Journal of Behavioral Health and Psychology. 2012; 2(1):(54-322)


Chronic diseases, self-rated health status, health care utilization and health insurance status of males in a caribbean nation

Paul A. Bourne

Abstract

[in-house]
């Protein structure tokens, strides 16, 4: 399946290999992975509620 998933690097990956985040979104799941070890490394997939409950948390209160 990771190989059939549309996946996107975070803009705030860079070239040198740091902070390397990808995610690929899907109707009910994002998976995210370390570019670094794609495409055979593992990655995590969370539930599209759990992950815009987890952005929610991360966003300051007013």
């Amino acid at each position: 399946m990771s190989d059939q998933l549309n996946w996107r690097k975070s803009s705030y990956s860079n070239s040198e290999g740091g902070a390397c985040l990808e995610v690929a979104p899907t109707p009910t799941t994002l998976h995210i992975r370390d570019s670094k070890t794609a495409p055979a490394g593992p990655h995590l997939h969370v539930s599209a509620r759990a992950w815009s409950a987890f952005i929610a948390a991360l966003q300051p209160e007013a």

Previous research which has examined men’s health have not coalesced in a single study chronic illness, self-rated health status, health care seeking behaviour, health insurance coverage and income function. The current study seeks to evaluate the general health status of males and association between chronic illness and particular socioeconomic factors, and model socioeconomic and other determinants of (1) chronic diseases; (2) self-rated health status; (3) health care utilization; (4) health insurance coverage status and (3) income. A total of 3,303 males were extracted from the 2007 Jamaica Survey of Living Conditions (JSLC). The JSLC is an annual cross-sectional probability sample survey which began in 1988. It is a modification of the World Bank’s Living Standard Household Survey. Stepwise logistic and multiple regressions were utilize to establish socioeconomic and other factors which are associated with the particular dependent variable. The prevalence of illness was 12.1% (chronic illness 33%; hypertension, 17.0%; diabetes mellitus, 9.1%). Almost 62% of those with chronic illness visited a health care practitioner in the last 4-weeks; and 72% were 60+ years. The mean age of male who had chronic illness was 66.2 years (SD = 14.2) compared to 31.0 years (27.9) for those with acute conditions. More males in the upper income strata had chronic illness (47.8%) compared to those in the lower socioeconomic strata (34.5%). Two variables emerged as significantly associated with chronic illness (age – OR = 1.03, 95% CI = 1.01 – 1.05; married respondents – OR = 3.32, 95% CI = 1.58 – 6.99). The findings provide valuable information that are critical to the understanding of male’s health and how these can be used to guide policy formulation and future research on men’s health.
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